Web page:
The Houston lawyer who decided that he needed to show a reviewer that they “need to learn the consequences of their actions,” for a bad review must not have gotten the message that suing customers over online reviews is a terrible idea.
The act is usually dumb* and the consequences almost always counter to the interests of the business doing the suing. That certainly seems to be the case here where the law firm’s actions are being splattered over the local Houston news and he has been hit with a veritable torrent of bad reviews and comments. It will get worse if he loses the case.
The claims the lawyer is making are weak and his behaviors left a lot to be desired. He may have thought he could win this in a court of law or won by intimidation but he certainly won’t win this in the court of public reviews or public opinion. And if (more like when) he loses the legal case, the public perception of his legal capabilities, to say nothing of his integrity, will be questioned. I can’t think of worse outcome to befall a business.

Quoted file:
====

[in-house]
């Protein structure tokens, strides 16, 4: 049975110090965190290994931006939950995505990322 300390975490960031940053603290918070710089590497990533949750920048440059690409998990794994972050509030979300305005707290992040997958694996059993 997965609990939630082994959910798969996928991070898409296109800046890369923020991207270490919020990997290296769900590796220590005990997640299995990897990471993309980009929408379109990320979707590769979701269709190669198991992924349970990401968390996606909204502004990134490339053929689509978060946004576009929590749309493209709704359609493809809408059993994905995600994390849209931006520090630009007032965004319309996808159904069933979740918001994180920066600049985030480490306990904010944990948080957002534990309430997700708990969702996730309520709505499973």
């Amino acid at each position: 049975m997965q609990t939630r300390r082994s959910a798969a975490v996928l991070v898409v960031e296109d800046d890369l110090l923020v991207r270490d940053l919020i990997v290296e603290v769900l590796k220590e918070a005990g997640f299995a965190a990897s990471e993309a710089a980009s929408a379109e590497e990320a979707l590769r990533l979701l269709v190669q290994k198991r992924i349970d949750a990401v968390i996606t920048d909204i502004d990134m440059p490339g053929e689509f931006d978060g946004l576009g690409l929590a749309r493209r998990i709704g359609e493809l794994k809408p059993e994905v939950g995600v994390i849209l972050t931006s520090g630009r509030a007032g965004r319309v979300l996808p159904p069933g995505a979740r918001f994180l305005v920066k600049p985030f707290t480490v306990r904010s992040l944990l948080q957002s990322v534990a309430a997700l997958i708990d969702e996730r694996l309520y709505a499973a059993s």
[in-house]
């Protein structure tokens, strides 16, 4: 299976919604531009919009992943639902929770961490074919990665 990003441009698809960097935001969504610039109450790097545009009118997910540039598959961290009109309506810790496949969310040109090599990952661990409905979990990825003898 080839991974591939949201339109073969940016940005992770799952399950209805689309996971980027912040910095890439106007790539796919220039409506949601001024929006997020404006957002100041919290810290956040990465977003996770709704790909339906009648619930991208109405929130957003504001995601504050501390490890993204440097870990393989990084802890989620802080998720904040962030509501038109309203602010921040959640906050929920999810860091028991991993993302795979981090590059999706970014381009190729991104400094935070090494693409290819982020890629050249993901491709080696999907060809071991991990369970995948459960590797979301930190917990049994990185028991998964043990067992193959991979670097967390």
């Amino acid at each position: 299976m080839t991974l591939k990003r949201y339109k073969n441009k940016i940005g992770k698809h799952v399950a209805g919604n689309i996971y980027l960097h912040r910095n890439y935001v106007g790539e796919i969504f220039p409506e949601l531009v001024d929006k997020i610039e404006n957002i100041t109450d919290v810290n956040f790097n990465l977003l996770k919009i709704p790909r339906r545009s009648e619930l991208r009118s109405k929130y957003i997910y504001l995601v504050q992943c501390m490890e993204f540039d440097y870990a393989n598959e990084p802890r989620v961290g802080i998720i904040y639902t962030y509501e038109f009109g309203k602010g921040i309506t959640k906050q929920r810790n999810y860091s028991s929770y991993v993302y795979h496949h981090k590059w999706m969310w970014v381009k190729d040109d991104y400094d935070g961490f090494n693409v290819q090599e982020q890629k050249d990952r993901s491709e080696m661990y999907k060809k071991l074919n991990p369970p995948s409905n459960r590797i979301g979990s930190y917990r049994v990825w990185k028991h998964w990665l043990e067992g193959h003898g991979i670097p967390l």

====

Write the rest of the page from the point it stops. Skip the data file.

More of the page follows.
Yelp may be disingenuous in their defense of free speech in highlighting businesses that sue customers over bad reviews but their highlighting of the behavior certainly serves Yelp’s interest and has its merits . Although in this case Yelp will have to wait for their Active Clean Up alert to be removed before they can add the Questionable Legal Threat alert. It is but one more reason why a business should be sure that there is no other avenue before pursuing a legal case and that the gains will far outweigh the losses.
The legal system is stacked against a review suit, the costs are high and the barriers are real. But I would never say never sue over a review. I think there are times when a competitor or an ex- employee or ex-spouse is behind it and the damage so great that the perfidy needs to be exposed publicly. But those situations are rare, even in the wacky world of reviews, and targeting a customer always appears to be an act of desperation.
This lawyer is going to get his reputational clock cleaned both socially and legally. And he inadvertently makes a great case why it’s almost never rational to sue over a bad review. At this point the lawyer should probably withdraw his suit before he is further embarrassed.
*Notice I didn’t say the attorney was dumb, I wouldn’t want to be sued. That is yet to be determined. 🙂